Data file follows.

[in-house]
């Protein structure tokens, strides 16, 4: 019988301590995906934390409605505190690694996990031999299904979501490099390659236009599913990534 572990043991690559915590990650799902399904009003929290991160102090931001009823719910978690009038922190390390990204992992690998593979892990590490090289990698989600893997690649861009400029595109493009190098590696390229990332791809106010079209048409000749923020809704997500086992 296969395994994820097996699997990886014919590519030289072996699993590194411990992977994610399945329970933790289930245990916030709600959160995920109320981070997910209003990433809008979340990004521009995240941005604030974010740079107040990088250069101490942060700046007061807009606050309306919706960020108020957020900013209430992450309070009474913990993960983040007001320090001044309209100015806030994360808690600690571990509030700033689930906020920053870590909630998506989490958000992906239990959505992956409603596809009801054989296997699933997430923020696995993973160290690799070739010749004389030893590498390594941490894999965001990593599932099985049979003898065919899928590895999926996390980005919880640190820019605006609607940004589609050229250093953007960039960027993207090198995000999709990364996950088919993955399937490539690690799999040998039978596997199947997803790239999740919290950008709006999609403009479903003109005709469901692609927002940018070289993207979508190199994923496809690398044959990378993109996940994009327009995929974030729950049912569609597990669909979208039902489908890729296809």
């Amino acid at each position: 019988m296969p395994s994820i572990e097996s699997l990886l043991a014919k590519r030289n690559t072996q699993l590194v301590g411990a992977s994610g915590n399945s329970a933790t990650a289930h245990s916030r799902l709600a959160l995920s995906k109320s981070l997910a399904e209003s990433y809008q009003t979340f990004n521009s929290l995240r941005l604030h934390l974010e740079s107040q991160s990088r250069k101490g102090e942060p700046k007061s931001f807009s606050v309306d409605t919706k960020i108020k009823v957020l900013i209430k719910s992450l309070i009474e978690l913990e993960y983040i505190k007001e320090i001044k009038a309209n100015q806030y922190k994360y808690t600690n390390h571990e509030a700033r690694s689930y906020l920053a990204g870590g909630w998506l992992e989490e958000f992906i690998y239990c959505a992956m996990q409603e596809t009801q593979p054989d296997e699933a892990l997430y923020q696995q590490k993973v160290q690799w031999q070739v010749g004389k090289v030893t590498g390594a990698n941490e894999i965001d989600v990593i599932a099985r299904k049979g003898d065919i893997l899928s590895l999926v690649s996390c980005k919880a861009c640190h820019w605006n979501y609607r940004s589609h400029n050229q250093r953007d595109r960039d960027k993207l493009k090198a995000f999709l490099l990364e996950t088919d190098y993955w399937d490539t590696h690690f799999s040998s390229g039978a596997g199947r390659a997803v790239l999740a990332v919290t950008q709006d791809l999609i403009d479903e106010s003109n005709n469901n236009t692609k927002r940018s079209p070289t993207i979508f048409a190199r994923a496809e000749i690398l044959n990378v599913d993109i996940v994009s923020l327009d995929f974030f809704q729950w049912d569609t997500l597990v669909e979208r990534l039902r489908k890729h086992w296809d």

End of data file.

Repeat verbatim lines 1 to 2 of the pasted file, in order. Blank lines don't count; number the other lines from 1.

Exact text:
[in-house]
């Protein structure tokens, strides 16, 4: 019988301590995906934390409605505190690694996990031999299904979501490099390659236009599913990534 572990043991690559915590990650799902399904009003929290991160102090931001009823719910978690009038922190390390990204992992690998593979892990590490090289990698989600893997690649861009400029595109493009190098590696390229990332791809106010079209048409000749923020809704997500086992 296969395994994820097996699997990886014919590519030289072996699993590194411990992977994610399945329970933790289930245990916030709600959160995920109320981070997910209003990433809008979340990004521009995240941005604030974010740079107040990088250069101490942060700046007061807009606050309306919706960020108020957020900013209430992450309070009474913990993960983040007001320090001044309209100015806030994360808690600690571990509030700033689930906020920053870590909630998506989490958000992906239990959505992956409603596809009801054989296997699933997430923020696995993973160290690799070739010749004389030893590498390594941490894999965001990593599932099985049979003898065919899928590895999926996390980005919880640190820019605006609607940004589609050229250093953007960039960027993207090198995000999709990364996950088919993955399937490539690690799999040998039978596997199947997803790239999740919290950008709006999609403009479903003109005709469901692609927002940018070289993207979508190199994923496809690398044959990378993109996940994009327009995929974030729950049912569609597990669909979208039902489908890729296809």